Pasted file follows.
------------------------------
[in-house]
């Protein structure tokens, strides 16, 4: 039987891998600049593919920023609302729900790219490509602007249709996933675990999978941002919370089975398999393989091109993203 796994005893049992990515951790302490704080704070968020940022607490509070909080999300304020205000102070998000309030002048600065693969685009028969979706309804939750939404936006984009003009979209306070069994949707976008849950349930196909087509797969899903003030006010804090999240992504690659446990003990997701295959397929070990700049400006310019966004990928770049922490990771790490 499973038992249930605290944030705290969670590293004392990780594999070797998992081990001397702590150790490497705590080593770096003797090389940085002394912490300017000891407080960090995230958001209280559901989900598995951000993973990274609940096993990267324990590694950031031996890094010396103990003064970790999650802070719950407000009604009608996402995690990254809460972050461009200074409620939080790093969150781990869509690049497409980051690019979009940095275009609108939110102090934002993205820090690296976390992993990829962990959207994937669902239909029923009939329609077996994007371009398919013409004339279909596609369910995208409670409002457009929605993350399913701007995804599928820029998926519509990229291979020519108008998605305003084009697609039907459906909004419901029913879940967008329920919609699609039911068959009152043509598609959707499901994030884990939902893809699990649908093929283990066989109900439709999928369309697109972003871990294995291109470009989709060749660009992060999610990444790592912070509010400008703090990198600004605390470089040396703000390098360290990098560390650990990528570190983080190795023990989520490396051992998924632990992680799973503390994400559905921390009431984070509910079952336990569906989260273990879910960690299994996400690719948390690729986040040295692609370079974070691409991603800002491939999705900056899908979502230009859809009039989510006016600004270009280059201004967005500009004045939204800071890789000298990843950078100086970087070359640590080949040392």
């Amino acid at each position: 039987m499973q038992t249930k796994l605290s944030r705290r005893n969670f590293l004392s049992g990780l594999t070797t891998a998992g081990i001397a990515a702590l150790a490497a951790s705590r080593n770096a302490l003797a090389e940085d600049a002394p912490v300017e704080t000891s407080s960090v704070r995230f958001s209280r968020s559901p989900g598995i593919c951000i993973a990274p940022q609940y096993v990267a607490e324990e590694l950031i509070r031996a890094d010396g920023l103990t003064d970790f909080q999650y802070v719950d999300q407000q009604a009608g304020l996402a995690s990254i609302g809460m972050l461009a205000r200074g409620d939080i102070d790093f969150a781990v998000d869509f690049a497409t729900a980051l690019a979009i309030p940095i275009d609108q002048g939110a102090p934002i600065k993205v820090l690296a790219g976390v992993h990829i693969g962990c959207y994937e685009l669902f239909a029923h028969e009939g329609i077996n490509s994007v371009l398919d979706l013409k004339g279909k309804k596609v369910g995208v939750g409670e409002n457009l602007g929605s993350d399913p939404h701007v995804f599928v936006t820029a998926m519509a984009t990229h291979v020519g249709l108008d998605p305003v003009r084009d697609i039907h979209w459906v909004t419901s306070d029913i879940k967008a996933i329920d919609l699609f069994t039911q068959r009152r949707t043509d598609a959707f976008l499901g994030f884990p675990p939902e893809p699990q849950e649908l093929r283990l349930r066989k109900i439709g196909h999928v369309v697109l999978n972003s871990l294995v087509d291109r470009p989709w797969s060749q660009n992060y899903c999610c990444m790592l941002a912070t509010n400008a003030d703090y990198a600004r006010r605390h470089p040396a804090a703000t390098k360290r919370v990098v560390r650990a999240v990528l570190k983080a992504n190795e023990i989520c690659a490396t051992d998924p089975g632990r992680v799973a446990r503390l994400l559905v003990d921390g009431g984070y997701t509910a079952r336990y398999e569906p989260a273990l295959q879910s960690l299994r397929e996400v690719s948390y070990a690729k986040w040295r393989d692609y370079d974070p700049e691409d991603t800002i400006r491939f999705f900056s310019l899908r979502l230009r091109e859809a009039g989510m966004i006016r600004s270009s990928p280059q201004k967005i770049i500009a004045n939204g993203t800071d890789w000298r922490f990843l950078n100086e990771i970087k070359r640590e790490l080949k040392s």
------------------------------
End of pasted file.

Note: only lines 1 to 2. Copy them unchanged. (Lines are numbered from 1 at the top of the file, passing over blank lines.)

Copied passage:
[in-house]
């Protein structure tokens, strides 16, 4: 039987891998600049593919920023609302729900790219490509602007249709996933675990999978941002919370089975398999393989091109993203 796994005893049992990515951790302490704080704070968020940022607490509070909080999300304020205000102070998000309030002048600065693969685009028969979706309804939750939404936006984009003009979209306070069994949707976008849950349930196909087509797969899903003030006010804090999240992504690659446990003990997701295959397929070990700049400006310019966004990928770049922490990771790490 499973038992249930605290944030705290969670590293004392990780594999070797998992081990001397702590150790490497705590080593770096003797090389940085002394912490300017000891407080960090995230958001209280559901989900598995951000993973990274609940096993990267324990590694950031031996890094010396103990003064970790999650802070719950407000009604009608996402995690990254809460972050461009200074409620939080790093969150781990869509690049497409980051690019979009940095275009609108939110102090934002993205820090690296976390992993990829962990959207994937669902239909029923009939329609077996994007371009398919013409004339279909596609369910995208409670409002457009929605993350399913701007995804599928820029998926519509990229291979020519108008998605305003084009697609039907459906909004419901029913879940967008329920919609699609039911068959009152043509598609959707499901994030884990939902893809699990649908093929283990066989109900439709999928369309697109972003871990294995291109470009989709060749660009992060999610990444790592912070509010400008703090990198600004605390470089040396703000390098360290990098560390650990990528570190983080190795023990989520490396051992998924632990992680799973503390994400559905921390009431984070509910079952336990569906989260273990879910960690299994996400690719948390690729986040040295692609370079974070691409991603800002491939999705900056899908979502230009859809009039989510006016600004270009280059201004967005500009004045939204800071890789000298990843950078100086970087070359640590080949040392």